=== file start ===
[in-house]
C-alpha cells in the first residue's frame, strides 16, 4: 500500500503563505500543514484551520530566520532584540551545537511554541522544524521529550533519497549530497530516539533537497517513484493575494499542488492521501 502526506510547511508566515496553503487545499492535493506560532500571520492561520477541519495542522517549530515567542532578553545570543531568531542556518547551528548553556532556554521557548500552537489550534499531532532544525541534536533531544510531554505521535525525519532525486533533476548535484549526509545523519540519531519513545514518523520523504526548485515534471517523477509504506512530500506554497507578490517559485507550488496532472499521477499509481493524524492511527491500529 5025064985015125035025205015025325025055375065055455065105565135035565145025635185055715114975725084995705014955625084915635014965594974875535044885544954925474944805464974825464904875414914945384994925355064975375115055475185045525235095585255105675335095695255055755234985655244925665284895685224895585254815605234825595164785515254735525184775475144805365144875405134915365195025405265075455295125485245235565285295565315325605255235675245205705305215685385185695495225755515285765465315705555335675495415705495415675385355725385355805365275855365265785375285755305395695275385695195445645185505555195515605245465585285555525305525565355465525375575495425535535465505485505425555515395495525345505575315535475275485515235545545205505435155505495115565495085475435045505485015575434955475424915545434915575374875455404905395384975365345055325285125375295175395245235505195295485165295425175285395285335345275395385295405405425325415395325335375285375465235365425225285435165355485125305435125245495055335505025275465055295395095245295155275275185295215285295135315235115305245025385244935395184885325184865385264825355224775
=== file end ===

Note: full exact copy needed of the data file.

[in-house]
C-alpha cells in the first residue's frame, strides 16, 4: 500500500503563505500543514484551520530566520532584540551545537511554541522544524521529550533519497549530497530516539533537497517513484493575494499542488492521501 502526506510547511508566515496553503487545499492535493506560532500571520492561520477541519495542522517549530515567542532578553545570543531568531542556518547551528548553556532556554521557548500552537489550534499531532532544525541534536533531544510531554505521535525525519532525486533533476548535484549526509545523519540519531519513545514518523520523504526548485515534471517523477509504506512530500506554497507578490517559485507550488496532472499521477499509481493524524492511527491500529 5025064985015125035025205015025325025055375065055455065105565135035565145025635185055715114975725084995705014955625084915635014965594974875535044885544954925474944805464974825464904875414914945384994925355064975375115055475185045525235095585255105675335095695255055755234985655244925665284895685224895585254815605234825595164785515254735525184775475144805365144875405134915365195025405265075455295125485245235565285295565315325605255235675245205705305215685385185695495225755515285765465315705555335675495415705495415675385355725385355805365275855365265785375285755305395695275385695195445645185505555195515605245465585285555525305525565355465525375575495425535535465505485505425555515395495525345505575315535475275485515235545545205505435155505495115565495085475435045505485015575434955475424915545434915575374875455404905395384975365345055325285125375295175395245235505195295485165295425175285395285335345275395385295405405425325415395325335375285375465235365425225285435165355485125305435125245495055335505025275465055295395095245295155275275185295215285295135315235115305245025385244935395184885325184865385264825355224775